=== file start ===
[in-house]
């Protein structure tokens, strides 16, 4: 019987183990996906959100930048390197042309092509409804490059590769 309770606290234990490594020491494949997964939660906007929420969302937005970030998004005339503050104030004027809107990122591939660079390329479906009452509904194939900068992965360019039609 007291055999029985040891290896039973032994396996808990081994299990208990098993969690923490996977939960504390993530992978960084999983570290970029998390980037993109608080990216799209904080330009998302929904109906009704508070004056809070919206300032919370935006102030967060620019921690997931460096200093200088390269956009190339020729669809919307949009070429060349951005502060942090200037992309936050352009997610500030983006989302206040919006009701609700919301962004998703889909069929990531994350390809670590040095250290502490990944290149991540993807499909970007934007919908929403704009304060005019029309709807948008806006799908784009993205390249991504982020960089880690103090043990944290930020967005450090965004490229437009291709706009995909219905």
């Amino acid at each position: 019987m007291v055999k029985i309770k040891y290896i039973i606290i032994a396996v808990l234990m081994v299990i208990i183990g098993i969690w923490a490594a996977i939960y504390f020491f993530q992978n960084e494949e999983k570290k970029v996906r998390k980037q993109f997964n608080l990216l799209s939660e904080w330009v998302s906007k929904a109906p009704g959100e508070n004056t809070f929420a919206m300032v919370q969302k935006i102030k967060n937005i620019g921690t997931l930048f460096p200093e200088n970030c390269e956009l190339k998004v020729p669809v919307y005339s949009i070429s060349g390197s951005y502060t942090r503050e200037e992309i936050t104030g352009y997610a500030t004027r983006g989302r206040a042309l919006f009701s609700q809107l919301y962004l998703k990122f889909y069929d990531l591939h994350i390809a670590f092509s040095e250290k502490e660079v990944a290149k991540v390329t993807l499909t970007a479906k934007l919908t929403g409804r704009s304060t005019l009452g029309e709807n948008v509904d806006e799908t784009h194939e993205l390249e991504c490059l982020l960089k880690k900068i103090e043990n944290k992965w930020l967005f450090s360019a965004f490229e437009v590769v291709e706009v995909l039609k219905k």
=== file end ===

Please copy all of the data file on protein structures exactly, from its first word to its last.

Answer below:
[in-house]
């Protein structure tokens, strides 16, 4: 019987183990996906959100930048390197042309092509409804490059590769 309770606290234990490594020491494949997964939660906007929420969302937005970030998004005339503050104030004027809107990122591939660079390329479906009452509904194939900068992965360019039609 007291055999029985040891290896039973032994396996808990081994299990208990098993969690923490996977939960504390993530992978960084999983570290970029998390980037993109608080990216799209904080330009998302929904109906009704508070004056809070919206300032919370935006102030967060620019921690997931460096200093200088390269956009190339020729669809919307949009070429060349951005502060942090200037992309936050352009997610500030983006989302206040919006009701609700919301962004998703889909069929990531994350390809670590040095250290502490990944290149991540993807499909970007934007919908929403704009304060005019029309709807948008806006799908784009993205390249991504982020960089880690103090043990944290930020967005450090965004490229437009291709706009995909219905």
């Amino acid at each position: 019987m007291v055999k029985i309770k040891y290896i039973i606290i032994a396996v808990l234990m081994v299990i208990i183990g098993i969690w923490a490594a996977i939960y504390f020491f993530q992978n960084e494949e999983k570290k970029v996906r998390k980037q993109f997964n608080l990216l799209s939660e904080w330009v998302s906007k929904a109906p009704g959100e508070n004056t809070f929420a919206m300032v919370q969302k935006i102030k967060n937005i620019g921690t997931l930048f460096p200093e200088n970030c390269e956009l190339k998004v020729p669809v919307y005339s949009i070429s060349g390197s951005y502060t942090r503050e200037e992309i936050t104030g352009y997610a500030t004027r983006g989302r206040a042309l919006f009701s609700q809107l919301y962004l998703k990122f889909y069929d990531l591939h994350i390809a670590f092509s040095e250290k502490e660079v990944a290149k991540v390329t993807l499909t970007a479906k934007l919908t929403g409804r704009s304060t005019l009452g029309e709807n948008v509904d806006e799908t784009h194939e993205l390249e991504c490059l982020l960089k880690k900068i103090e043990n944290k992965w930020l967005f450090s360019a965004f490229e437009v590769v291709e706009v995909l039609k219905k």